other words. On a worksheet, she correctly identified in writing the
problem in the story: Molly doesn't want to eat broccoli. Identifying a
storys problem is a concept that might appear on the states standardized
reading test for her grade. When Kristin Yoder Kauffman, an ESL teacher,
taught the word smash, Maliksha asked if it was a synonym of the verb
bump. The concept of synonyms also is something that might be assessed by
the regular reading test. But the children obviously had a lot to learn in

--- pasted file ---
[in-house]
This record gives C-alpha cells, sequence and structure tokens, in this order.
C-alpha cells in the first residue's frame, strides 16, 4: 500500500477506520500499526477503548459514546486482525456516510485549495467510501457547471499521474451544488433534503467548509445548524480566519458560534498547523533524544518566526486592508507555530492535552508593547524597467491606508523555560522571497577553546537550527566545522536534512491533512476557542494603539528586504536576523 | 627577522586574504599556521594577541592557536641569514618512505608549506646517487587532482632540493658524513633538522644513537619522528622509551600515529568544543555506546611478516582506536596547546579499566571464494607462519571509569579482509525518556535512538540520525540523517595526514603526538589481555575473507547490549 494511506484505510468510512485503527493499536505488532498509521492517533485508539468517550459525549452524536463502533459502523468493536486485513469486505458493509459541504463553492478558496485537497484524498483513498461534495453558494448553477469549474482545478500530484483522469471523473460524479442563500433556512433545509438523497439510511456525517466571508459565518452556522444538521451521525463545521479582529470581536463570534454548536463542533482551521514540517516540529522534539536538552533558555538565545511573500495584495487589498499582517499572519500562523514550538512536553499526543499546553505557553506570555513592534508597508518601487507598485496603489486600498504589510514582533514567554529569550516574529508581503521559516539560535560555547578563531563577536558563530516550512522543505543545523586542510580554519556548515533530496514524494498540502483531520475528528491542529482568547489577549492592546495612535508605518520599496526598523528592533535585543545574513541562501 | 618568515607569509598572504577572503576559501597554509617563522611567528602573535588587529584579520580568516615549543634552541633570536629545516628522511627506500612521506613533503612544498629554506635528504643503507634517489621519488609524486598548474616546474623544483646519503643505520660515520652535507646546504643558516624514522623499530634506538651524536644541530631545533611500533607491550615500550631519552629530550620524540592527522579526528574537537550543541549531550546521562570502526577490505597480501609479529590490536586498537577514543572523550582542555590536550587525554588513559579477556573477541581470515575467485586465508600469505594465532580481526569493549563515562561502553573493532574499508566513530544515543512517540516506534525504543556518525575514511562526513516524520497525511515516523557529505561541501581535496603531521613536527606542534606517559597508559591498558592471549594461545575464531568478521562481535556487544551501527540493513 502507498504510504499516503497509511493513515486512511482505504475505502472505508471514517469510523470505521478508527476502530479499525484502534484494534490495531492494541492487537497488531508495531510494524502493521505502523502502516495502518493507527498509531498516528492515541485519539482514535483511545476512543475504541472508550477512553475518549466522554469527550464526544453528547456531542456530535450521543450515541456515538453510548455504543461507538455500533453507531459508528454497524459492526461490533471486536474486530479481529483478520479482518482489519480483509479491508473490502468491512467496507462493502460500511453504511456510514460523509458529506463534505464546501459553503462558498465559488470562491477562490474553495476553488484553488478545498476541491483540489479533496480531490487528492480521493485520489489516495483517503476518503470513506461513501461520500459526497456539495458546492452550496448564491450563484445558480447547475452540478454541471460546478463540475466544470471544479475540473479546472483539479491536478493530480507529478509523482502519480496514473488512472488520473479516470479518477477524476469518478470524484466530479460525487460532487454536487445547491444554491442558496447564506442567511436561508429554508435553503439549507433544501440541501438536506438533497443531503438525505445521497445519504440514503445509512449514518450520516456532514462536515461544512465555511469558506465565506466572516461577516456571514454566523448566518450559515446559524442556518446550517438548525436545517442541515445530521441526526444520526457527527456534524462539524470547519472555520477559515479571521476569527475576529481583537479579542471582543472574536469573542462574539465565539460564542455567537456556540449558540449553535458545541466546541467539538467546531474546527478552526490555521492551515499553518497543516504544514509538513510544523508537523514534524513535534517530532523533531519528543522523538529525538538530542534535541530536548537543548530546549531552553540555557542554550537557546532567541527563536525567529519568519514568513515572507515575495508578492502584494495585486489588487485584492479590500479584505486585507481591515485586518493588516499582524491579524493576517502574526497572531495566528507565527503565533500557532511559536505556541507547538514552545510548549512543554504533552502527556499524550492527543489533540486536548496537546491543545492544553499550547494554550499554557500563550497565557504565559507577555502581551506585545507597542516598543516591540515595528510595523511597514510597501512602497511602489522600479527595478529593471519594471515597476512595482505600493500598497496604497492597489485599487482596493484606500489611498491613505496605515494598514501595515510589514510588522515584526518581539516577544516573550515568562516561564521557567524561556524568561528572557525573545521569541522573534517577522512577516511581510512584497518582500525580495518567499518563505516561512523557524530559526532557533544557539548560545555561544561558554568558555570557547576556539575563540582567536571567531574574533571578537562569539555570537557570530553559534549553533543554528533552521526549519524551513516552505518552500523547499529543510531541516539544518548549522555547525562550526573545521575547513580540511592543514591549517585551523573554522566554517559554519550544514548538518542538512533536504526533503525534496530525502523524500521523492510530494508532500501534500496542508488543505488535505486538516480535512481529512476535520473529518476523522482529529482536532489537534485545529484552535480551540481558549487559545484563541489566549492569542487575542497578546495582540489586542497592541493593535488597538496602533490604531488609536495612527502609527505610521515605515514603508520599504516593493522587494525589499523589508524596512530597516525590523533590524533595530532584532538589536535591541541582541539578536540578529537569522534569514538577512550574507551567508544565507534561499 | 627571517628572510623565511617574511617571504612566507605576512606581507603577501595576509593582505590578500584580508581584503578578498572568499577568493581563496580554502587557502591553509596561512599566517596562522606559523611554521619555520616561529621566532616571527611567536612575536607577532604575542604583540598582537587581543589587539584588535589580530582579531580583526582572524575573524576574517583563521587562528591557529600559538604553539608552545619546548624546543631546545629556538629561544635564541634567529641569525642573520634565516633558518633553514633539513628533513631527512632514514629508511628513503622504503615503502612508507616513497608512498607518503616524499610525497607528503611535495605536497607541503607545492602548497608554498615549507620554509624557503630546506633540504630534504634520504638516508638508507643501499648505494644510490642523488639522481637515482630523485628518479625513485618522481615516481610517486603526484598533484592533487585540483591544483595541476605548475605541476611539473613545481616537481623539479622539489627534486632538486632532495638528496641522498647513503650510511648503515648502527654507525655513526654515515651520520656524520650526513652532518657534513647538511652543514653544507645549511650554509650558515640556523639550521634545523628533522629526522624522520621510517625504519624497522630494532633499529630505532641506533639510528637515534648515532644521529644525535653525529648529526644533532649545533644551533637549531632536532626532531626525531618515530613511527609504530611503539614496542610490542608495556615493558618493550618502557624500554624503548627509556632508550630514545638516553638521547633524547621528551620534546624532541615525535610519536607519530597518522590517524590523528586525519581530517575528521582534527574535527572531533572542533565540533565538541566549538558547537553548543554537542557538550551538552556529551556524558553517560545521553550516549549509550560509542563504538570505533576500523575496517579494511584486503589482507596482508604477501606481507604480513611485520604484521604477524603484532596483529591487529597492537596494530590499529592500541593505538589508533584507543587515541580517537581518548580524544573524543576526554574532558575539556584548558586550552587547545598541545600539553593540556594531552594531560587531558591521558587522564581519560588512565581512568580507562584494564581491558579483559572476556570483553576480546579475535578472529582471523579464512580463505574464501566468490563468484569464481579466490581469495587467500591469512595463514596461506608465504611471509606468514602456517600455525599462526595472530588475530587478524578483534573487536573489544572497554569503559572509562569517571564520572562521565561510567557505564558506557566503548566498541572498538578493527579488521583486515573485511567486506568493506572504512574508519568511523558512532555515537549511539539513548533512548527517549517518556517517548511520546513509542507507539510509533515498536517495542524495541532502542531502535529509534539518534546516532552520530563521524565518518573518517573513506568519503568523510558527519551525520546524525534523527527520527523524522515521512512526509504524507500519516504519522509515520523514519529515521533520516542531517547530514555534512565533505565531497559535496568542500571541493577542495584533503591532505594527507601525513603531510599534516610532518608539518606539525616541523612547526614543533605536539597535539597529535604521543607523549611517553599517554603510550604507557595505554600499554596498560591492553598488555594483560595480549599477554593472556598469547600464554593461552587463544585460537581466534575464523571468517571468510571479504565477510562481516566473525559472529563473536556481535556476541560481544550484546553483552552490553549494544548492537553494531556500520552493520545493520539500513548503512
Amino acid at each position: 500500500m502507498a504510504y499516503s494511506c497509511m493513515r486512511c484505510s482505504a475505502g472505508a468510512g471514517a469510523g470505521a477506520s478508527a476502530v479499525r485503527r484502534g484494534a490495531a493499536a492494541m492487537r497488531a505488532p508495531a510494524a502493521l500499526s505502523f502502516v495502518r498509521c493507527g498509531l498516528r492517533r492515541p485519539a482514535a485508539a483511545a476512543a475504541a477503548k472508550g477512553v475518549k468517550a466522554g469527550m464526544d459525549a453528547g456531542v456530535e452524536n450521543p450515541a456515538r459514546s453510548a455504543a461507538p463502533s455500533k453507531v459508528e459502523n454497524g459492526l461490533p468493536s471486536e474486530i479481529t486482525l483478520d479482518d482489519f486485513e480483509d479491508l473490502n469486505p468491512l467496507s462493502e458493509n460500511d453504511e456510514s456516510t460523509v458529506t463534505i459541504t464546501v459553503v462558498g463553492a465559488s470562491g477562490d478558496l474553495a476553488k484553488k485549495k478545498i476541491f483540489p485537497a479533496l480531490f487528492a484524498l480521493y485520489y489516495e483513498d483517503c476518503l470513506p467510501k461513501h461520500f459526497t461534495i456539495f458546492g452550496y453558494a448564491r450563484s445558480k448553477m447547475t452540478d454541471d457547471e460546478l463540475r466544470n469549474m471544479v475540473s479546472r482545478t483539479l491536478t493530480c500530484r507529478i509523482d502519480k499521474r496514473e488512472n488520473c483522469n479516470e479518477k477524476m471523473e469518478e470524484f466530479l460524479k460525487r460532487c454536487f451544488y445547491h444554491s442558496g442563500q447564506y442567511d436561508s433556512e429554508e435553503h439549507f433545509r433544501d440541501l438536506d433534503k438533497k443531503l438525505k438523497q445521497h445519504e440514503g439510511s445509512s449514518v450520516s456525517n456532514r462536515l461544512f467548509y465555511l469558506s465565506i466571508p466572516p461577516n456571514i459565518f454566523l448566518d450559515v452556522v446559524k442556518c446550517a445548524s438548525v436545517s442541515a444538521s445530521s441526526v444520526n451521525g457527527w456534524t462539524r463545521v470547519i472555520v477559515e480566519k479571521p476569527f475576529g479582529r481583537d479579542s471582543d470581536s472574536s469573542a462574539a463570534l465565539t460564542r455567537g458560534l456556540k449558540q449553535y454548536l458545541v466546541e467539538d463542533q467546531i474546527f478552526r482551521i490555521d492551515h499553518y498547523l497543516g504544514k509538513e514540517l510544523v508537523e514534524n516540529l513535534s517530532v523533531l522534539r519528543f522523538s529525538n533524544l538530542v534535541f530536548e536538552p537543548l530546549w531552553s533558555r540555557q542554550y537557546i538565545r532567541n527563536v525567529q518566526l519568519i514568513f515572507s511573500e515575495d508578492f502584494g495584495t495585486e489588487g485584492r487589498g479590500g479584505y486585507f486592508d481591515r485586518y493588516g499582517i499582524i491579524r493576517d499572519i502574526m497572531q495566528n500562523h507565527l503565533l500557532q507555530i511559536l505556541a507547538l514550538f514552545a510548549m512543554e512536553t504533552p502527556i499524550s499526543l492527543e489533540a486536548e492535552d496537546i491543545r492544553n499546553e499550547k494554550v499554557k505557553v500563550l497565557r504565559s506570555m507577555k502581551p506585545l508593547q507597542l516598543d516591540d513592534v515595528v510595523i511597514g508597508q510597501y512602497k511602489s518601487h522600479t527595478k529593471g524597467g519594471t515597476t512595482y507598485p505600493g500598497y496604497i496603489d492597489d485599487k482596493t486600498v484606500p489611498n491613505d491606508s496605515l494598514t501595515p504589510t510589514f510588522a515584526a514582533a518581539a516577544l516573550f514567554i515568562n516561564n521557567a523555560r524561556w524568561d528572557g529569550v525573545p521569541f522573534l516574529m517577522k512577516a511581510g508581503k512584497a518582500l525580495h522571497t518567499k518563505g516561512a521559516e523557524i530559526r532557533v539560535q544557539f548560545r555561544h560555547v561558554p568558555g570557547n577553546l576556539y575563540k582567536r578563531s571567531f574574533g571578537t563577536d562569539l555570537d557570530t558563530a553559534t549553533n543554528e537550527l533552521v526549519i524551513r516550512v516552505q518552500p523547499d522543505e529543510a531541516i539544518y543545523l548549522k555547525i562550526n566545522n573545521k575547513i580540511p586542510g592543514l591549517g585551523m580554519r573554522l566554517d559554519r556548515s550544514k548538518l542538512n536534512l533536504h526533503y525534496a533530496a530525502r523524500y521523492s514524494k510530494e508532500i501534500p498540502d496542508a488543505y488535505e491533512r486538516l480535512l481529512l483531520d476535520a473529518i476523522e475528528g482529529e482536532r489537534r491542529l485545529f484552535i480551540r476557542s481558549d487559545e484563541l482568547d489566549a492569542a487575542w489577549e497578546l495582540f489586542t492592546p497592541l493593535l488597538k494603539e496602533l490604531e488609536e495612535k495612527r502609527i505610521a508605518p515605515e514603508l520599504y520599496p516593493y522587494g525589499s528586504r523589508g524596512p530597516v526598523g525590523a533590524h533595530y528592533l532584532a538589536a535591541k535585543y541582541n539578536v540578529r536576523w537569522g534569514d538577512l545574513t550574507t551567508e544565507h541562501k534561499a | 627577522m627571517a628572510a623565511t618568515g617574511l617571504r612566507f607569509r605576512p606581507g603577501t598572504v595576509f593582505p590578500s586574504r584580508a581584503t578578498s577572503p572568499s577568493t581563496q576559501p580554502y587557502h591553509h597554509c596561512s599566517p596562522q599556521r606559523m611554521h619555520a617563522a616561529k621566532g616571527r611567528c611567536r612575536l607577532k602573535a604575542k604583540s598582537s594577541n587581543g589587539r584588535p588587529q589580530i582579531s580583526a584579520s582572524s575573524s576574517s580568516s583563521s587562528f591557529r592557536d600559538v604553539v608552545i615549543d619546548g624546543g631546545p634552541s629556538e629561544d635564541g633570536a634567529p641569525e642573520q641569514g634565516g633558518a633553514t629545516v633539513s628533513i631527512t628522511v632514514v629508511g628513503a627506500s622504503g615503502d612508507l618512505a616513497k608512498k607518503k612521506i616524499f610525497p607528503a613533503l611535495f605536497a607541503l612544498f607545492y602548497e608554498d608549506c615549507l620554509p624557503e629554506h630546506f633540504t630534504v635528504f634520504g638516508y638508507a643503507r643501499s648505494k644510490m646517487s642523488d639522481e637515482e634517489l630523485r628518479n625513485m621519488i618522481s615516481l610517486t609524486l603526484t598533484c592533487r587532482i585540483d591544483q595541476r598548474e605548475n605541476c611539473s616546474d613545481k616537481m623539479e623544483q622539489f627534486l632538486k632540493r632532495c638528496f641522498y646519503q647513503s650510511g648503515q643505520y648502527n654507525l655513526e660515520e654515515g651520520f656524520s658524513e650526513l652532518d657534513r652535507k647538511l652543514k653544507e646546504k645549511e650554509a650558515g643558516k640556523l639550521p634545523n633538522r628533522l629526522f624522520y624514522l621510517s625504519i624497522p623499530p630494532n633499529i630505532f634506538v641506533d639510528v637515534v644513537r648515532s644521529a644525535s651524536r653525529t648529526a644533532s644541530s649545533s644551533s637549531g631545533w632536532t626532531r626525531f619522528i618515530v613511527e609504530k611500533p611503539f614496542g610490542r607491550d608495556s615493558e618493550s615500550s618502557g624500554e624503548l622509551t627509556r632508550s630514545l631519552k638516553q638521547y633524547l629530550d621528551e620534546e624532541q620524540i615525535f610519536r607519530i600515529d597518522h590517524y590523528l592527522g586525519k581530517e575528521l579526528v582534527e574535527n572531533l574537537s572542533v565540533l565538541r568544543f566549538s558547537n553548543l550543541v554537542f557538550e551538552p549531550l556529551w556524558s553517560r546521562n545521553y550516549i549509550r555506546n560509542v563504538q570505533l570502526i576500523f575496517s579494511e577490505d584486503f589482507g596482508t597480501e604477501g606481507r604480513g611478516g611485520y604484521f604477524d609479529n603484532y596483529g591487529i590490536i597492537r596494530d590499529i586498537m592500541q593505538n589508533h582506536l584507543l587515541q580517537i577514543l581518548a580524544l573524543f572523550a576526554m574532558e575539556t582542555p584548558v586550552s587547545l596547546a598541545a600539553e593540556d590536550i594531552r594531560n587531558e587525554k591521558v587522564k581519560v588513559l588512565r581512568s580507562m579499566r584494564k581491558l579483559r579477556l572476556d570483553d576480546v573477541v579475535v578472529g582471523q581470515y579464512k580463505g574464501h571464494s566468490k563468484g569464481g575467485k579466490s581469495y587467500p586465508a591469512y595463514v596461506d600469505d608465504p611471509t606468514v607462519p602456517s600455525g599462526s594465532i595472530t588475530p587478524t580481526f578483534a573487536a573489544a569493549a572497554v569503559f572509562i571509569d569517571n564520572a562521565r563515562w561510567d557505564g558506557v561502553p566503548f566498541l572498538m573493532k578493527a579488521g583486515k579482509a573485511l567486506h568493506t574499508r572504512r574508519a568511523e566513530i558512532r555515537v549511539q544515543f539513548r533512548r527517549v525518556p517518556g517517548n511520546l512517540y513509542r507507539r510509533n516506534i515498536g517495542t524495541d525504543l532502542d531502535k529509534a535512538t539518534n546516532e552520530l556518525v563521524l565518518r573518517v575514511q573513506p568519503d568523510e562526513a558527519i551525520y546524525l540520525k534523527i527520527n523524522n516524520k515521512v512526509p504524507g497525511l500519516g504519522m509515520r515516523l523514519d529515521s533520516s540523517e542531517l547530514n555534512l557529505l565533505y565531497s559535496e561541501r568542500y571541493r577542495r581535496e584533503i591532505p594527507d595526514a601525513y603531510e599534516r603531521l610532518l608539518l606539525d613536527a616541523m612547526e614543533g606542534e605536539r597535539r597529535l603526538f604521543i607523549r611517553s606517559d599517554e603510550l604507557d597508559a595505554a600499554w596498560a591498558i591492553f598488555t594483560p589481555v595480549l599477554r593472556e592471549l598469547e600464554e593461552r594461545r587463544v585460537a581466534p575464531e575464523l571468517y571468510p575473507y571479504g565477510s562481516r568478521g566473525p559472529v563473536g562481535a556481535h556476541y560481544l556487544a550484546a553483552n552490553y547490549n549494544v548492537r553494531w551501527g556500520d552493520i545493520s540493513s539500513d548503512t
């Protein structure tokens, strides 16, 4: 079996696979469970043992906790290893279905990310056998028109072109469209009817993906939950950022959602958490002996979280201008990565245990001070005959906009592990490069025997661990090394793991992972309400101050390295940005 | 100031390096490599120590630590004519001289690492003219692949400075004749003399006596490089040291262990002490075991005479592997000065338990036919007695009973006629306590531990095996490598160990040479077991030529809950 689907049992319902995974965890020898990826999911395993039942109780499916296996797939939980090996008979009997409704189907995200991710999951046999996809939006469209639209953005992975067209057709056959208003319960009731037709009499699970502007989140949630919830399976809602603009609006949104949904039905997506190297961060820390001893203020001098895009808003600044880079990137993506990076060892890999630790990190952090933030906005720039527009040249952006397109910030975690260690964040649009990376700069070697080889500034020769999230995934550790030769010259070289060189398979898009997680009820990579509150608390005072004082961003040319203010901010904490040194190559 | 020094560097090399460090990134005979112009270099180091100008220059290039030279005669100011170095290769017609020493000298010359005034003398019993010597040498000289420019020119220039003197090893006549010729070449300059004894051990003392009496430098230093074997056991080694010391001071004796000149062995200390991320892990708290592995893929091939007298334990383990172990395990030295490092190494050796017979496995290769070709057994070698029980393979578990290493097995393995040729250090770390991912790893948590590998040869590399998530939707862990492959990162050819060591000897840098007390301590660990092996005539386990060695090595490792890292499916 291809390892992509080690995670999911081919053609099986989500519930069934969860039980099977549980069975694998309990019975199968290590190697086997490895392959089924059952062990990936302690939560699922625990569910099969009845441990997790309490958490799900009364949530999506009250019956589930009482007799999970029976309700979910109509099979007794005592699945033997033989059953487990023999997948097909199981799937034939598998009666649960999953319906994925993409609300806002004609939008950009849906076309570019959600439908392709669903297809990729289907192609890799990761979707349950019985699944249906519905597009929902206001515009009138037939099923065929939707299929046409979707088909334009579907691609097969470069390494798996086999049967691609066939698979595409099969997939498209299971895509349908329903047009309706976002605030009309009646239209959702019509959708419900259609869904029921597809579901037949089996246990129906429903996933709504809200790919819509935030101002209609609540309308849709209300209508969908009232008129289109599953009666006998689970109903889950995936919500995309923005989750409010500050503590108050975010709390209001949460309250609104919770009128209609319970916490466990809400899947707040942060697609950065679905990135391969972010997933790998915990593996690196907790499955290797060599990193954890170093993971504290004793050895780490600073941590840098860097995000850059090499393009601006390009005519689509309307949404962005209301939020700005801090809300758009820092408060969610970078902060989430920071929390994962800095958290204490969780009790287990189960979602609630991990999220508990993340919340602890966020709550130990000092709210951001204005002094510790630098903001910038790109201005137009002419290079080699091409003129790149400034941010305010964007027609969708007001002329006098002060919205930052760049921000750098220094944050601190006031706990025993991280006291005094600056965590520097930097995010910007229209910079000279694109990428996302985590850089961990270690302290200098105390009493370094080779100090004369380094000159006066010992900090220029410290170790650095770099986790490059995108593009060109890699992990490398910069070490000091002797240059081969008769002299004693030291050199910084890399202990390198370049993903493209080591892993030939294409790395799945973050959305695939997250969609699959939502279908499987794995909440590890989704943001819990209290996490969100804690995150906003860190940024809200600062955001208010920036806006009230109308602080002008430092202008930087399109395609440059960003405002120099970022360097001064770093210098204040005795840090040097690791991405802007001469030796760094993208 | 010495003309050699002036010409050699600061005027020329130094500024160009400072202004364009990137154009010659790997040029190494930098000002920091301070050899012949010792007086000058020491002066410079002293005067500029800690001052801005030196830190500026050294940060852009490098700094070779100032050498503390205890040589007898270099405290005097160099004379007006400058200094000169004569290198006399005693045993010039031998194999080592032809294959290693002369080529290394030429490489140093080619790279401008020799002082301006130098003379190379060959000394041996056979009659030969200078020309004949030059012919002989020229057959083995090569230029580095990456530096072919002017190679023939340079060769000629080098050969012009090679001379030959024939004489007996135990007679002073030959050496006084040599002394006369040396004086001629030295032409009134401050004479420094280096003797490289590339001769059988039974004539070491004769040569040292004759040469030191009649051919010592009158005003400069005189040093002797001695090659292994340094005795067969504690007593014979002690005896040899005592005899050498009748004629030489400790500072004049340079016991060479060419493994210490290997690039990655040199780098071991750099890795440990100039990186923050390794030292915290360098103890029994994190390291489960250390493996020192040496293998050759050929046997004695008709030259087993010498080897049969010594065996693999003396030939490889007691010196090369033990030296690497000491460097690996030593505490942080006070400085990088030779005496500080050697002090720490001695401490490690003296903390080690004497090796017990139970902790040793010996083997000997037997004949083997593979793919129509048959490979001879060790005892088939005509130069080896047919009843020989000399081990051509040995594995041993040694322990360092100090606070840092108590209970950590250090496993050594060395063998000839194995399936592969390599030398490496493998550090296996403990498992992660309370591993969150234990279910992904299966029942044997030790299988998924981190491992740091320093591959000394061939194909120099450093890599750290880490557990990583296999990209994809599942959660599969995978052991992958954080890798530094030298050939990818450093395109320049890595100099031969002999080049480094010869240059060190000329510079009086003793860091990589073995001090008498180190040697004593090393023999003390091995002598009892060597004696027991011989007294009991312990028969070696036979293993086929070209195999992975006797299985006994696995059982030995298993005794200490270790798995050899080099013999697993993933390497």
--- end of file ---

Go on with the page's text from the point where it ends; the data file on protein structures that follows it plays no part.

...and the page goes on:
English. They struggled, for example, to distinguish the sh and ch sounds
in words, and were confused about whether to select am, is, or are, to
make a subject and verb agree when crafting a sentence.

Their teachers point out that the No Child Left Behind law does require
schools to give all English-language learners--no matter how long they've
been in U.S. schools--each individual states English-language-proficiency
test. They believe that requirement is appropriate, and say the results of
an English-proficiency test provide useful information about how children
are progressing. Children in the afternoon reading class here aren't ready,
though, to take the regular Virginia standardized paper-and-pencil reading
test, said Jenny R. Hartwig, the 5th grade teacher for the class. They may
understand the concept, but its not presented on the test in a way they
can pass, she said.